There are a number of challenges involved in developing a BCP. The first challenge is high costs in developing the plan. Implementation of a BCP plan requires installation and maintenance of equipment, hardware, software, and allocation of human resource, which is costly (Stewart, Chapple, & Gibson, 2015). The second challenge is that the BCP process is complex to develop, implement, and maintain. This is because it involves making complex plans about mitigating potential disasters. The third challenge is the tendency of the management to make incorrect assumptions in the development of the plans. This may erode its effectiveness. Lastly, the senior management may fail to allocate enough time in the development of the BCP due to demands for other things in the organization (Stewart, Chapple, & Gibson, 2015). The BCP fits is a way of risk management. Risk management, just like the BCP, is involved in assessing the impacts of possible risks, developing mitigation plans, and settling on possible plans of actions if the risk occurs.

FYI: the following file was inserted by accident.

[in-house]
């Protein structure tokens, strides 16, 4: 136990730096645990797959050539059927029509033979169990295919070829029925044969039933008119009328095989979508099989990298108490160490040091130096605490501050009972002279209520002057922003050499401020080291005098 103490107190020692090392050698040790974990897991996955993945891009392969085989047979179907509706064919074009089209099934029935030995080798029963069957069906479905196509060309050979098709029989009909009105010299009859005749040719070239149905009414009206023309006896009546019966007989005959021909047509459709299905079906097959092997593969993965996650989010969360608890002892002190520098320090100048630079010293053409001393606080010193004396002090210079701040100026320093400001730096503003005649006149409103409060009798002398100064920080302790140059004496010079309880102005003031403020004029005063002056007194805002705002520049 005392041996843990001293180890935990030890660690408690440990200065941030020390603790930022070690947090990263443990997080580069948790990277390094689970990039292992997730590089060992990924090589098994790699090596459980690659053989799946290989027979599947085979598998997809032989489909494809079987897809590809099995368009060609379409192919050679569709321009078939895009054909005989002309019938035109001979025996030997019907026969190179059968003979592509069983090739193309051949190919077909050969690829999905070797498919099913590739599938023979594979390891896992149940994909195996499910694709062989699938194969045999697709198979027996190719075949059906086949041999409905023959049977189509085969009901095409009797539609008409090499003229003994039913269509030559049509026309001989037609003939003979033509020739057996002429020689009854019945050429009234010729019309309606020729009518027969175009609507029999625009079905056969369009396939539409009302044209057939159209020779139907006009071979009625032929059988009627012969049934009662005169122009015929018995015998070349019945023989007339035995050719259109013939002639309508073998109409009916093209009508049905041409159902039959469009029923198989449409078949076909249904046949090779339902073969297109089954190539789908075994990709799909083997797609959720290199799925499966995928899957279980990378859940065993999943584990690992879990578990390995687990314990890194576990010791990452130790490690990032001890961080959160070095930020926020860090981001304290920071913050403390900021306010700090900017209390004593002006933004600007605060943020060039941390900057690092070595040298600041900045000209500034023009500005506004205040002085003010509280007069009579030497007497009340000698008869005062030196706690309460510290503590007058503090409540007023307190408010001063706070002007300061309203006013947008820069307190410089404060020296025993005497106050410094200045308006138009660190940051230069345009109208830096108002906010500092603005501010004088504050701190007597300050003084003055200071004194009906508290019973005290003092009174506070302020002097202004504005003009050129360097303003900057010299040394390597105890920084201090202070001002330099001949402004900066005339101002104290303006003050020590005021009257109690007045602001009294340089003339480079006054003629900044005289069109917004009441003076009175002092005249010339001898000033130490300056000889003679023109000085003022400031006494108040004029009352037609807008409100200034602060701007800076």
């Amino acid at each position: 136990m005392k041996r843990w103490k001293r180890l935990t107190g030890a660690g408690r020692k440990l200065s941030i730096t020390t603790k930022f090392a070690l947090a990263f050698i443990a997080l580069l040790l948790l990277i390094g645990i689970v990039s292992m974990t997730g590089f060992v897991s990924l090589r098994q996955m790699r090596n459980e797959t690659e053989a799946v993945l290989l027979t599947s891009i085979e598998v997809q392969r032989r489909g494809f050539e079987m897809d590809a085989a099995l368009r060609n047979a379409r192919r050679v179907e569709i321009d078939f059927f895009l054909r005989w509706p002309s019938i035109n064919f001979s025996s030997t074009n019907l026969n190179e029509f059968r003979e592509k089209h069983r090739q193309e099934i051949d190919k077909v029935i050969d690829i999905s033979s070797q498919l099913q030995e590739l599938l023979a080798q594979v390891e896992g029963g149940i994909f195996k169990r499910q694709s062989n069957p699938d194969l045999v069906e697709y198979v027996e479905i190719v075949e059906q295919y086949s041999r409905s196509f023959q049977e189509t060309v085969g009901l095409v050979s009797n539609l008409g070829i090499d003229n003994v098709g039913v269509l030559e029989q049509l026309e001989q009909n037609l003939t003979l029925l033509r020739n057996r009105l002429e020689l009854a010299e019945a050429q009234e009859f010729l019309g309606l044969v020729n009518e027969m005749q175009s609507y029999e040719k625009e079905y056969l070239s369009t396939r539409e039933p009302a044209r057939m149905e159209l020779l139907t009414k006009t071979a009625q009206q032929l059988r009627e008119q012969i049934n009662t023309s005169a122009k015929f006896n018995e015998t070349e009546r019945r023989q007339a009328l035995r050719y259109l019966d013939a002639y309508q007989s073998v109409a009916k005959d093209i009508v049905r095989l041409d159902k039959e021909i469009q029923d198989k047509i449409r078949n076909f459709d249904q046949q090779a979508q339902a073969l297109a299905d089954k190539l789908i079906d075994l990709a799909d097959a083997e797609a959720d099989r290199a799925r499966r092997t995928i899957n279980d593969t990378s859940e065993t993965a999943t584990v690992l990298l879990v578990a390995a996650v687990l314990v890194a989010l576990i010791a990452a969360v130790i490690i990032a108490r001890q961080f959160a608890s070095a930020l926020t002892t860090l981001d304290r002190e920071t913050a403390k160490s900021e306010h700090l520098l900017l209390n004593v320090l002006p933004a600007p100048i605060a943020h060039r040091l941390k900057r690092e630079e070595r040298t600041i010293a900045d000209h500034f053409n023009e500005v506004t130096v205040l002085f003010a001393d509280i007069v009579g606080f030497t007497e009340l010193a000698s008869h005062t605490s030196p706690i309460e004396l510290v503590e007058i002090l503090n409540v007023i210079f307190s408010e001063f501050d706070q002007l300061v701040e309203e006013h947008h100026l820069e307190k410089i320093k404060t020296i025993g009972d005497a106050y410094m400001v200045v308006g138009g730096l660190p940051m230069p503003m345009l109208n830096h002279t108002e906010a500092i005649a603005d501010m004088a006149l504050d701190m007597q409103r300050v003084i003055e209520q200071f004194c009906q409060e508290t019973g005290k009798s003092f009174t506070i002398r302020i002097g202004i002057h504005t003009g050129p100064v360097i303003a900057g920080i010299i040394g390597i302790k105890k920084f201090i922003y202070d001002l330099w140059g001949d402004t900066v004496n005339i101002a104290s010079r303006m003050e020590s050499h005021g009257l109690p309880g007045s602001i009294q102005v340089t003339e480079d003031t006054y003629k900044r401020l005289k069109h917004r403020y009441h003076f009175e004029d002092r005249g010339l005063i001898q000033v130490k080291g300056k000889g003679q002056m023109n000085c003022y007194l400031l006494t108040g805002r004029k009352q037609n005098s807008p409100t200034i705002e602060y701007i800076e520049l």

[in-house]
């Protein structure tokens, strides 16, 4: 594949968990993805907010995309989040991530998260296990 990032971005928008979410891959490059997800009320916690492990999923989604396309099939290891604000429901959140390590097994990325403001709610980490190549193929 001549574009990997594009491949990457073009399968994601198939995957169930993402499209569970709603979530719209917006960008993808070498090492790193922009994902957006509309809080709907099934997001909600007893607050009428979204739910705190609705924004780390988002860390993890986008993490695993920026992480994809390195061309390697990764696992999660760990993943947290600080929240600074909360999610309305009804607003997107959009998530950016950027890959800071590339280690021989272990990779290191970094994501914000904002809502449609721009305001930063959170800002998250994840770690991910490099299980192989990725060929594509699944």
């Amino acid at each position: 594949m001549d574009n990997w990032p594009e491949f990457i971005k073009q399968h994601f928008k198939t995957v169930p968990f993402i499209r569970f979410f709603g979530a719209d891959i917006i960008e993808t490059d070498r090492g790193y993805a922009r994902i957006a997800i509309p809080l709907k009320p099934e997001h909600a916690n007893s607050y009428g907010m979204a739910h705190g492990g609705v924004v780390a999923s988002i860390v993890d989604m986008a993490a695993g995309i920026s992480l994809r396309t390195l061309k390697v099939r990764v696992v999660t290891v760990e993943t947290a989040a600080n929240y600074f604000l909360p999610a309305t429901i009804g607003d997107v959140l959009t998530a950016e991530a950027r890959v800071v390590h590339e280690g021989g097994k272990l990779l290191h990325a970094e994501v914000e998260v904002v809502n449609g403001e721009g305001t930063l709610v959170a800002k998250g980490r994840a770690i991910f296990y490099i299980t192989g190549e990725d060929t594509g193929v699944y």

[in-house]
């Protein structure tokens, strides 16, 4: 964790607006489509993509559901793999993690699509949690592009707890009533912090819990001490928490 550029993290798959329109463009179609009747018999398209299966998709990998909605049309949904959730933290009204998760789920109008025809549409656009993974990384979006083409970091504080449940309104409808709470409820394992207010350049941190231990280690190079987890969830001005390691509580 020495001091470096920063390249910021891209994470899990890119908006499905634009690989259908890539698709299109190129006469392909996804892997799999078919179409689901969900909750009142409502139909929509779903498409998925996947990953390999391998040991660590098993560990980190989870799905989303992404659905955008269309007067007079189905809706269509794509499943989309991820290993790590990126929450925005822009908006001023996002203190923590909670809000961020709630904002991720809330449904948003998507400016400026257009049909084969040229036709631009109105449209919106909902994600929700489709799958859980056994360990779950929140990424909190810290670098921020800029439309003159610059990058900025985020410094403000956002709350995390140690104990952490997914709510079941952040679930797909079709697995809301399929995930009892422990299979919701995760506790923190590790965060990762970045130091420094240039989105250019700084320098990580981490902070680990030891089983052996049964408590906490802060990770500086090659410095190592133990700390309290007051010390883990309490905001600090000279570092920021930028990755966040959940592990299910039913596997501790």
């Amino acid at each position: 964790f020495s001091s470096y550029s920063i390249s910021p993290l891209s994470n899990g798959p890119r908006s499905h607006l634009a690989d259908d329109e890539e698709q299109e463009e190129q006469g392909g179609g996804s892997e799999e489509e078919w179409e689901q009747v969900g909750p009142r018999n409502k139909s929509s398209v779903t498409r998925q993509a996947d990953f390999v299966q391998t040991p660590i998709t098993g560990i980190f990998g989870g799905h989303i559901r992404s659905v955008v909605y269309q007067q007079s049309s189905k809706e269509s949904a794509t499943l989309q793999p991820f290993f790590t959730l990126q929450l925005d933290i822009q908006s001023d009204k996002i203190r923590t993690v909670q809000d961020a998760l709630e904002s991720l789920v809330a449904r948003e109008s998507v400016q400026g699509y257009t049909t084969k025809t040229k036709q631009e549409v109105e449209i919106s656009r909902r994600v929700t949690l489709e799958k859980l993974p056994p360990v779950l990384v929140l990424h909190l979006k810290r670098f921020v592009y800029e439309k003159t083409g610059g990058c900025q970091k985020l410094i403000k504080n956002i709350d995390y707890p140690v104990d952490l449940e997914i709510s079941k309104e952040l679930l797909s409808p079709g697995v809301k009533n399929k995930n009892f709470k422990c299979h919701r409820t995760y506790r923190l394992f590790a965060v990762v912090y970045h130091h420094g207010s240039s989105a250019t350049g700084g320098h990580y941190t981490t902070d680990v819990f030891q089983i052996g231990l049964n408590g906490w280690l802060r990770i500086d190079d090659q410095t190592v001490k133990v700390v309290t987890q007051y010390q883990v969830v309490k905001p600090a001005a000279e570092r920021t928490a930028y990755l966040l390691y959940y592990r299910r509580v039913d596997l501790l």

Policy for Planning and Performing the BCP
The following is a policy for planning and performing of the BCP
- Initiation – This involves establishing a team responsible for business continuity planning. At this level, one highlights the milestones, develops the executive report, and outlines the master schedule.
- Organizational impact analysis – this involves examining the potential impacts of system failure or disasters on the core business operations.
- Contingency planning – This stage involves identifying contingency plans. In addition, the specific triggers are established. Presence of these triggers marks the implementation of the contingency plans.